CARS: Broadcast Radio Talk Sept 2013

Report on CARS Club Night: Friday 13th September 2013, by Pete M0PSX

Thanks to the Chelmsford Amateur Radio Society for inviting me to talk about my other radio passion: Broadcast Radio

My radio background

Back in the early 80s, I was bitten by the radio bug after hearing the launch of a radio station down the road to me… Essex Radio. Within 18 months of the station launching in September 1981, I’d managed to get myself into the studio as a guest on the Saturday morning kids show presented by local radio personality Tim “Timbo” Lloyd.

I quickly joined the local hospital radio station to gain some experience, and a few years later, was doing various part-time jobs with Essex Radio in the evening and at weekends. This led to a full-time job in 1989 when the “oldies” station Breeze AM launched. Since those early days, I’ve worked at several radio stations, including Spectrum Radio, Ten 17, Essex FM, Oasis FM and regional station Vibe FM

Pete, in Essex Radio Studio 1, in 1986
Pete, in Essex Radio Studio 1, in 1986

Although I’m no longer in the industry, I lecture in radio at South Essex College and present an award-winning online technology radio show. Back in 2010, whilst researching a piece on Marconi’s history, I met CARS at Oaklands Museum, where I interviewed CARS Chairman John Bowen on the early days of Marconi. This led to discussion of amateur radio, and me signing up on a CARS Foundation course – I’ve very grateful to John, Colin, John, David and Myra for steering me in the direction of amateur radio, which those who know me, will know how passionate I am about the hobby. If you’re interested, you can find my interview with John Bowen from 2010 here: History of Radio (Interview)

Pete M0PSX, presenting at CARS September 2013
Pete M0PSX, presenting at CARS September 2013

Behind The Scenes

The theme of my talk to CARS in September was a look behind the scenes of today’s radio industry. After outlining the different types of radio stations out there today, I looked back at the last 30 years of radio and how the studio equipment has changed. When I started my radio journey, vinyl, cartridges and open-reel tape were king, and much of my working life was in a basement studio in Clifftown Road editing tape with a razor blade. These days, it’s all digital, and the following photos give you an idea of how things have changed:

Essex Radio Studio Desk circa 1985
Essex Radio Studio Desk circa 1985
Essex FM Studio in Chelmsford 2005
Essex FM Studio in Chelmsford 2005

Moving on from the studio technology, I then gave a quick demo of a radio station’s playout system – 15,000 songs on a drive smaller than a single 1980s cartridge tape – Thanks to Mark M0IEO for the un-broadcastable request!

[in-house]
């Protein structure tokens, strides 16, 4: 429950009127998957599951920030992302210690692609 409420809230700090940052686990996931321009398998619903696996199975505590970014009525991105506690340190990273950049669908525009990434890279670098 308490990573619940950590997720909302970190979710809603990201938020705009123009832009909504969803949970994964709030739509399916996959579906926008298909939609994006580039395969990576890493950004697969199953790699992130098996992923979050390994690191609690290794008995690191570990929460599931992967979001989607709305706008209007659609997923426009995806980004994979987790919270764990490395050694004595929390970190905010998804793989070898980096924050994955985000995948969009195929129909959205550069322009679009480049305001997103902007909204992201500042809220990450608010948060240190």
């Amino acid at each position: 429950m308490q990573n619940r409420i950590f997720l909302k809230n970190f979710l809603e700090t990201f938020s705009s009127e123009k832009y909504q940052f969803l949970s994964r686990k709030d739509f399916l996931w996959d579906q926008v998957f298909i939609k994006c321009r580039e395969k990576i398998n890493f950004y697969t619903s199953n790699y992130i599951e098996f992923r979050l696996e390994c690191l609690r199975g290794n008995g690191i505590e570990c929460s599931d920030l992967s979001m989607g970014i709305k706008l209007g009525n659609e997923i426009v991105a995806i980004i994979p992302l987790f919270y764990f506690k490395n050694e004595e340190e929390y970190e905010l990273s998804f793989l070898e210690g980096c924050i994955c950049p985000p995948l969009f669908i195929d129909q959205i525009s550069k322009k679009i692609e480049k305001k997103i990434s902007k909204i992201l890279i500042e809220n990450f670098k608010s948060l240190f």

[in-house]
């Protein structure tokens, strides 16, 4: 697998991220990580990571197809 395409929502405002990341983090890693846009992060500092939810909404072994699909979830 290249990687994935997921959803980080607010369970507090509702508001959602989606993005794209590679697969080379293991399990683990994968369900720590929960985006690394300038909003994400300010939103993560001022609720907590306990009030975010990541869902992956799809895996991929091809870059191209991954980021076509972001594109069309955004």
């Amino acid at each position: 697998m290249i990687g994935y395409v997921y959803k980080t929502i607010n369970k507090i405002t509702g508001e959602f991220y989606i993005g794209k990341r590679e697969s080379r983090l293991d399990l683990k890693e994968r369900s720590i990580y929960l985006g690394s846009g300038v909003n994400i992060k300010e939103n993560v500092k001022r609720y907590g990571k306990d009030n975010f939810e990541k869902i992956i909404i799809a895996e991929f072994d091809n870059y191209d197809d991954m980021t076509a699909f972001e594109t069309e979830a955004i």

Next, I looked at the transmission system with a tour of the Baker’s Wood, Chelmsford transmitter site, followed by a look at outside broadcasts, and some of the tricks of the trade regarding audience research.

As a mid-talk break, I showed a few short video clips, including a look at the early days of Essex Radio. The full-length version of the Essex Radio feature from the 1980s can be found here on YouTube:

I also touched on RDS, the Radio Data System, and the way that the service can alert motorists to travel news. The pioneering system of switching the RDS TA Flag on using three short DTMF tones was developed by the Essex Radio Engineering team: Don G4OWQ, Vince G8YPK and Glen G7BJQ.

RDS - TA Traffic Flag in action
RDS – TA Traffic Flag in action

Radio’s Future

I moved on to discuss radio’s future, and the planned “FM Switchoff”, which is tentatively set for between 2017 and 2022. Discussion moved to DAB and the various problems with this newish digital platform, including the poor audio quality (reduced bitrate), coverage issues, high cost of radios, low battery life, the high cost to broadcasters, and the risk of a migration to DAB+. I also touched on the DRM (Digital Radio Mondiale) system, which offers Fm broadcast quality on HF.

Wrapping up

It’s always fun to play some of radio’s funnier moments, and I played a couple of classics – Charlotte Green on Radio 4 getting the giggles, DLT’s famous “Baton” breakdown, and a poor presenter stumbling because he was listening with a one second delay in his headphones. If you want to hear some of these clips again,plus other bloopers, check out the excellent website Radio Fail – When Radio Goes Wrong

At the end of the presentation, I passed on four of radio’s top secrets… I’m sorry, but if you weren’t there… you’ll never know!


Thanks to all at CARS for listening to “Broadcast Radio – Behind The Scenes”… and thanks too for the audience participation and the questions. Radio, in all its forms, is something that I’m very passionate about, and it’s great to have the opportunity to share some of my enthusiasm.

Thanks, and happy listening

Pete M0SPX

Pete, making the team in the 1990s in the Essex FM OB van
Pete, making the team in the 1990s in the Essex FM OB van

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  1. Graham 18 September 2013 Reply
    • Pete M0PSXAuthor 19 September 2013 Reply

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